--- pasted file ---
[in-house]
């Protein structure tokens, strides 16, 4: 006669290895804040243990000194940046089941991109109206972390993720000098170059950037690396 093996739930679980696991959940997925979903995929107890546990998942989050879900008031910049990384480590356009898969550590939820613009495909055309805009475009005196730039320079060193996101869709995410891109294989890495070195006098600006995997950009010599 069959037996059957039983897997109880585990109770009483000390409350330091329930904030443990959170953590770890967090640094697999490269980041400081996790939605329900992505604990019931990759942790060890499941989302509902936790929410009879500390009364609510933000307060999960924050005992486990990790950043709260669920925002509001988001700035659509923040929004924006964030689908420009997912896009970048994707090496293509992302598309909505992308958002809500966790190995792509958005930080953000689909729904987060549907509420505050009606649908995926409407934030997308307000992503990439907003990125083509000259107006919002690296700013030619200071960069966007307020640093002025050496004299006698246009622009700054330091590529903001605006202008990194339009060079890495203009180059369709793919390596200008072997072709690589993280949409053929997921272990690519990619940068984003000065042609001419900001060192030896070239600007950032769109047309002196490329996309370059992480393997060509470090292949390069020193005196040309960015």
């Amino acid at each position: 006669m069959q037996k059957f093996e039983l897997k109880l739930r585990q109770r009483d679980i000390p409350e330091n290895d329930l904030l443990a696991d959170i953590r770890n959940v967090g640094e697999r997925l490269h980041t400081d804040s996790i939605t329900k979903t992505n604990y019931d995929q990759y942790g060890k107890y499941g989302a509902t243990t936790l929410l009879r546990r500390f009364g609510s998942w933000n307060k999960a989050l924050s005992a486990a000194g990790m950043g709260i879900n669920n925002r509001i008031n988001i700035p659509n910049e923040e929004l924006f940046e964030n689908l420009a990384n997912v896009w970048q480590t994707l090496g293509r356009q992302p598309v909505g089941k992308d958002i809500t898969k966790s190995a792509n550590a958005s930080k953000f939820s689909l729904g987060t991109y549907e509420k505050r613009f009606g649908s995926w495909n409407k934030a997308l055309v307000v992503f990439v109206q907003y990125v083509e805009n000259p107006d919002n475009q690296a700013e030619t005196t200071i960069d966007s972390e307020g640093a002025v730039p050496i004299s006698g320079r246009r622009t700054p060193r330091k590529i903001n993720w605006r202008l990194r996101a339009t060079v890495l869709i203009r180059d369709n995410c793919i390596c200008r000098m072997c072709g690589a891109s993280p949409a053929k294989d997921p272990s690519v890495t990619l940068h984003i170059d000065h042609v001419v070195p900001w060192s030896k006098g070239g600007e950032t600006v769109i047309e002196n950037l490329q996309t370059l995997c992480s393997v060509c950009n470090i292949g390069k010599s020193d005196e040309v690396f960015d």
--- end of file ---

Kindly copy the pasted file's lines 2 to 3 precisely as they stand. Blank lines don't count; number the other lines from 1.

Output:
């Protein structure tokens, strides 16, 4: 006669290895804040243990000194940046089941991109109206972390993720000098170059950037690396 093996739930679980696991959940997925979903995929107890546990998942989050879900008031910049990384480590356009898969550590939820613009495909055309805009475009005196730039320079060193996101869709995410891109294989890495070195006098600006995997950009010599 069959037996059957039983897997109880585990109770009483000390409350330091329930904030443990959170953590770890967090640094697999490269980041400081996790939605329900992505604990019931990759942790060890499941989302509902936790929410009879500390009364609510933000307060999960924050005992486990990790950043709260669920925002509001988001700035659509923040929004924006964030689908420009997912896009970048994707090496293509992302598309909505992308958002809500966790190995792509958005930080953000689909729904987060549907509420505050009606649908995926409407934030997308307000992503990439907003990125083509000259107006919002690296700013030619200071960069966007307020640093002025050496004299006698246009622009700054330091590529903001605006202008990194339009060079890495203009180059369709793919390596200008072997072709690589993280949409053929997921272990690519990619940068984003000065042609001419900001060192030896070239600007950032769109047309002196490329996309370059992480393997060509470090292949390069020193005196040309960015």
């Amino acid at each position: 006669m069959q037996k059957f093996e039983l897997k109880l739930r585990q109770r009483d679980i000390p409350e330091n290895d329930l904030l443990a696991d959170i953590r770890n959940v967090g640094e697999r997925l490269h980041t400081d804040s996790i939605t329900k979903t992505n604990y019931d995929q990759y942790g060890k107890y499941g989302a509902t243990t936790l929410l009879r546990r500390f009364g609510s998942w933000n307060k999960a989050l924050s005992a486990a000194g990790m950043g709260i879900n669920n925002r509001i008031n988001i700035p659509n910049e923040e929004l924006f940046e964030n689908l420009a990384n997912v896009w970048q480590t994707l090496g293509r356009q992302p598309v909505g089941k992308d958002i809500t898969k966790s190995a792509n550590a958005s930080k953000f939820s689909l729904g987060t991109y549907e509420k505050r613009f009606g649908s995926w495909n409407k934030a997308l055309v307000v992503f990439v109206q907003y990125v083509e805009n000259p107006d919002n475009q690296a700013e030619t005196t200071i960069d966007s972390e307020g640093a002025v730039p050496i004299s006698g320079r246009r622009t700054p060193r330091k590529i903001n993720w605006r202008l990194r996101a339009t060079v890495l869709i203009r180059d369709n995410c793919i390596c200008r000098m072997c072709g690589a891109s993280p949409a053929k294989d997921p272990s690519v890495t990619l940068h984003i170059d000065h042609v001419v070195p900001w060192s030896k006098g070239g600007e950032t600006v769109i047309e002196n950037l490329q996309t370059l995997c992480s393997v060509c950009n470090i292949g390069k010599s020193d005196e040309v690396f960015d």